Fitch Rates Fairfax County, VA's GO Public Improvement Bonds 'AAA'; Outlook
NEW YORK -- December 20, 2013
Fitch Ratings assigns an 'AAA' rating to the following Fairfax County,
-- $314.1 million public improvement bonds, series 2014.
Proceeds from the 2014 series will fund school and transportation
improvements, as well as public safety, library and park projects.
Additionally, a portion of the 2014 series are authorized to refund all or a
portion of the outstanding series 2004A and B public improvement bonds for
debt service savings.
The bonds are scheduled for competitive sale on Jan. 14, 2014.
In addition, Fitch affirms the following bonds issued by Fairfax County, VA:
-- Approximately $2.02 billion of outstanding general obligation (GO) bonds at
Fitch also affirms the following bonds at 'AA+':
-- $41.2 million Fairfax County Economic Development Authority lease revenue
refunding bonds series 2003 (Government Center Properties);
-- $1.6 million Fairfax County Redevelopment & Housing Authority lease revenue
bonds, series 2005 (Herndon Senior Center Issue).
Further, Fitch affirms the following bonds at 'AA':
-- $64.8 million Fairfax County Economic Development Authority facility
revenue bonds, series 2012A (Community Services Facilities Project);
-- $47.8 million Fairfax County Economic Development Authority facilities
revenue refunding bonds, series 2012A (Laurel Hill Pub Facilities Issue);
-- $12.5 million Fairfax County Economic Development Authority parking revenue
refunding bonds, series 2005 (Vienna II Metrorail Station Project);
-- $51.48 million Fairfax County Economic Development Authority facilities
revenue bonds, series 2005A (School Board Central Admin Building Project Phase
The Rating Outlook is Stable.
The GO bonds are general obligations of Fairfax County, for which its full
faith and credit and unlimited taxing power are irrevocably pledged.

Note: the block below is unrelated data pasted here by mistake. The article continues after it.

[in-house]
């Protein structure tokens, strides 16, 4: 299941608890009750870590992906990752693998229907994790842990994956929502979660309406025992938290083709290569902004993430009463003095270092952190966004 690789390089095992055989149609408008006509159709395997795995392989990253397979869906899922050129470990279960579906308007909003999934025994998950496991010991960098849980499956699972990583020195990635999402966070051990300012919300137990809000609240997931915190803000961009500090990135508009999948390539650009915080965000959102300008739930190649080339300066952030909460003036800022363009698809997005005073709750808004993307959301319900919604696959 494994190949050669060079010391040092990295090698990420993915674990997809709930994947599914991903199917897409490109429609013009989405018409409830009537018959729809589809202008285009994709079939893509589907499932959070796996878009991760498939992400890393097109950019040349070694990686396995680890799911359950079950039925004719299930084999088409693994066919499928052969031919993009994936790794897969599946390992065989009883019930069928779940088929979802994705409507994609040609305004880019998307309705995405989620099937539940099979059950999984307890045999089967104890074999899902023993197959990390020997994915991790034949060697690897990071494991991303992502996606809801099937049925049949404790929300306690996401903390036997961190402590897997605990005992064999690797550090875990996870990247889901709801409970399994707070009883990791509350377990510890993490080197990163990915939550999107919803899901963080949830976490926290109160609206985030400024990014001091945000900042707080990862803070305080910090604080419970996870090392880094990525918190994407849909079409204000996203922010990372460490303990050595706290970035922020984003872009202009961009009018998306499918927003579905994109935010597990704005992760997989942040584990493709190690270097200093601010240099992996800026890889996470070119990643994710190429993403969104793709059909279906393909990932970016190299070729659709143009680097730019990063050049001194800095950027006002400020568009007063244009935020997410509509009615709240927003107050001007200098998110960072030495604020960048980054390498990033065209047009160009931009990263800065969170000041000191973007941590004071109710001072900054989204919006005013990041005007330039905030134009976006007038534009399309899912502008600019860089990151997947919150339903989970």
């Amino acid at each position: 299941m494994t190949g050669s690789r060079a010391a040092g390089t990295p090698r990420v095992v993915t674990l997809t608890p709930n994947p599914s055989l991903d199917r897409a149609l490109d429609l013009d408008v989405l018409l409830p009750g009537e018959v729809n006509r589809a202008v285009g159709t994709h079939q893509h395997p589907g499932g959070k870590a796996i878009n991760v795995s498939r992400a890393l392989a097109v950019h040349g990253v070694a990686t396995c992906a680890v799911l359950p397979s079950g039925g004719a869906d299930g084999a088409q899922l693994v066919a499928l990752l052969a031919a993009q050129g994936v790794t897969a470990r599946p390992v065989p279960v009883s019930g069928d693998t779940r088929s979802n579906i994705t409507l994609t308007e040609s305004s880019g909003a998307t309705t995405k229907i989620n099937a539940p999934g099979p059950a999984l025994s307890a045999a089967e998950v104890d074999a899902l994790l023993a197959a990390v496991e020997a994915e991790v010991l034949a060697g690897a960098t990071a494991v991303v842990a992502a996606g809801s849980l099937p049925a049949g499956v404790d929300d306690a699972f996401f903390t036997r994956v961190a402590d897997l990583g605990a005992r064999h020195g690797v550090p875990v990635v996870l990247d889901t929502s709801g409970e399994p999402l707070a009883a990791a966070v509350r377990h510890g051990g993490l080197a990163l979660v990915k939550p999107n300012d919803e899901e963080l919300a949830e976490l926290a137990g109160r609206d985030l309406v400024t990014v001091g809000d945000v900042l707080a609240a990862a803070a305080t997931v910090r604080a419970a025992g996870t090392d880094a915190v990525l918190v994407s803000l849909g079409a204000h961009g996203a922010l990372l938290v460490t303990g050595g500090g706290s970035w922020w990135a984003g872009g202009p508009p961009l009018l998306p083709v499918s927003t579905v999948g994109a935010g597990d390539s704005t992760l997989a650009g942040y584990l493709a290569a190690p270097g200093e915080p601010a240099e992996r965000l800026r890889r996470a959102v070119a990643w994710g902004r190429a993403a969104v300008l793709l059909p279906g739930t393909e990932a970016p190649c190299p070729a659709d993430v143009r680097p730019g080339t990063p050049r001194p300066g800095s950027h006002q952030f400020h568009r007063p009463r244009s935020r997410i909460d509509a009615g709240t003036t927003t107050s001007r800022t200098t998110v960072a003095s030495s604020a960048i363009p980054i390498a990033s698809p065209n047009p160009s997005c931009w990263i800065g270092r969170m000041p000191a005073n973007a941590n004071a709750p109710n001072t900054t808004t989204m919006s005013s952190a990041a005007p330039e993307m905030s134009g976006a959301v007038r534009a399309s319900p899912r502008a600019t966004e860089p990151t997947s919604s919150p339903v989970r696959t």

The outstanding revenue bonds issued by the EDA and RHA are secured by the
county's obligation to make lease payments equal to debt service or its
obligation to replenish any reserve fund deficiency, each subject to annual
appropriation. A two notch distinction is assigned where bondholder payments
are not secured by a leasehold interest in essential governmental facilities.
KEY RATING DRIVERS
STRONG FINANCIAL PROFILE: Financial operations are characterized by a
conservative approach to budget development, timely revenue and spending
adjustments, and steady compliance with a reserve policy requirement of 5% of
ROBUST ECONOMY & EXCEPTIONAL DEMOGRAPHIC INDICATORS: The rating further
reflects the county's strong and diverse economic base, benefiting from its
location near Washington D.C., with high wealth levels and low unemployment.
Assessed value has begun to improve, reflecting a strong housing market.
FAVORABLE DEBT PROFILE: Fairfax County continues to adhere to good debt
management guidelines, which have allowed overall debt levels to remain low.
Future needs according to the capital improvement plan are affordable and
should not impact debt ratios. Debt amortization is rapid.
APPROPRIATION RISK: The ratings on the revenue bonds issued by the EDA and the
RHA are notched down from the county GO rating, reflecting risk to annual
appropriation by the county for payments equal to debt service or in amounts
sufficient to maintain the reserve fund. A rating of 'AA' is assigned where
bondholder payments are not secured by a leasehold interest in essential
CONTINUED STRONG FINANCIAL POSITION: The rating is sensitive to shifts in
fundamental credit characteristics including the county's strong financial
management practices. The 'AAA' rating and Stable Outlook reflect Fitch's
expectation that such shifts are unlikely.
Fairfax County is located in the northeastern corner of the Commonwealth and
encompasses an area of 407 square miles. Its current estimated population
exceeds 1.1 million. The county is part of the Washington, D.C. metropolitan
area, which includes jurisdictions in Maryland, the District of Columbia and
STRONG FISCAL MANAGEMENT MARKED BY HEALTHY RESERVE LEVELS
Historical financial operations are characterized by maintenance of healthy
reserves, adherence to internal reserve policies, a conservative approach to
budget development, and timely revenue and spending adjustments.
Fiscal 2013 general fund revenues showed notable year-over-year growth (3.2%),
reflecting both taxbase growth and a 4% increase in the tax levy. Property
taxes are the county's largest source of revenues at over 70%. Sales taxes
moderately increased by $7.6 million or 3% year-over-year.
Revenue gains were offset by 3.3% year-over-year growth in expenditures mainly
attributable to increased education costs and a full year of compensation and
benefit increases. As a result, the county experienced a modest operating
deficit of $24.4 million, reducing the unrestricted fund balance to $328.5
million or a still healthy 9.3% of spending from 10.3% at the end of fiscal
2012. The committed balance is inclusive of a managed reserve equal to 2% of
spending, and a revenue stabilization reserve equal to 3% of spending, which
are in compliance with the county's longstanding fiscal policy.